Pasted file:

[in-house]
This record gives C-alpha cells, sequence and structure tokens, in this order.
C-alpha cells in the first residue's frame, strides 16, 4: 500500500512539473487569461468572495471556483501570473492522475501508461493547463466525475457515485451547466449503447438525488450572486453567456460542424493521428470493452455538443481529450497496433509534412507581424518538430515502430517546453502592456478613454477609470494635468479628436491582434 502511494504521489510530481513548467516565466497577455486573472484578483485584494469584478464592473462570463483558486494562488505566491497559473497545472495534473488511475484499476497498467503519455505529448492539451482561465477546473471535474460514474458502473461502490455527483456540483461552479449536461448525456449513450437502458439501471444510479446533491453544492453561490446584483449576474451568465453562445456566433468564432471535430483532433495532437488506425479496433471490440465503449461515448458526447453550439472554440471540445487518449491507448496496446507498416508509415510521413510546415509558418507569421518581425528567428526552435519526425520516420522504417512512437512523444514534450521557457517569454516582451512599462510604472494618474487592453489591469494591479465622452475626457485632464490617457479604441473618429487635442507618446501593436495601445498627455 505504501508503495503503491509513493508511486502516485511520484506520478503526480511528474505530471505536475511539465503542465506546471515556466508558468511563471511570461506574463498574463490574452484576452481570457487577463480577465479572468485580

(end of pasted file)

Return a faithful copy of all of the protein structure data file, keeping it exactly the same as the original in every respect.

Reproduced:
[in-house]
This record gives C-alpha cells, sequence and structure tokens, in this order.
C-alpha cells in the first residue's frame, strides 16, 4: 500500500512539473487569461468572495471556483501570473492522475501508461493547463466525475457515485451547466449503447438525488450572486453567456460542424493521428470493452455538443481529450497496433509534412507581424518538430515502430517546453502592456478613454477609470494635468479628436491582434 502511494504521489510530481513548467516565466497577455486573472484578483485584494469584478464592473462570463483558486494562488505566491497559473497545472495534473488511475484499476497498467503519455505529448492539451482561465477546473471535474460514474458502473461502490455527483456540483461552479449536461448525456449513450437502458439501471444510479446533491453544492453561490446584483449576474451568465453562445456566433468564432471535430483532433495532437488506425479496433471490440465503449461515448458526447453550439472554440471540445487518449491507448496496446507498416508509415510521413510546415509558418507569421518581425528567428526552435519526425520516420522504417512512437512523444514534450521557457517569454516582451512599462510604472494618474487592453489591469494591479465622452475626457485632464490617457479604441473618429487635442507618446501593436495601445498627455 505504501508503495503503491509513493508511486502516485511520484506520478503526480511528474505530471505536475511539465503542465506546471515556466508558468511563471511570461506574463498574463490574452484576452481570457487577463480577465479572468485580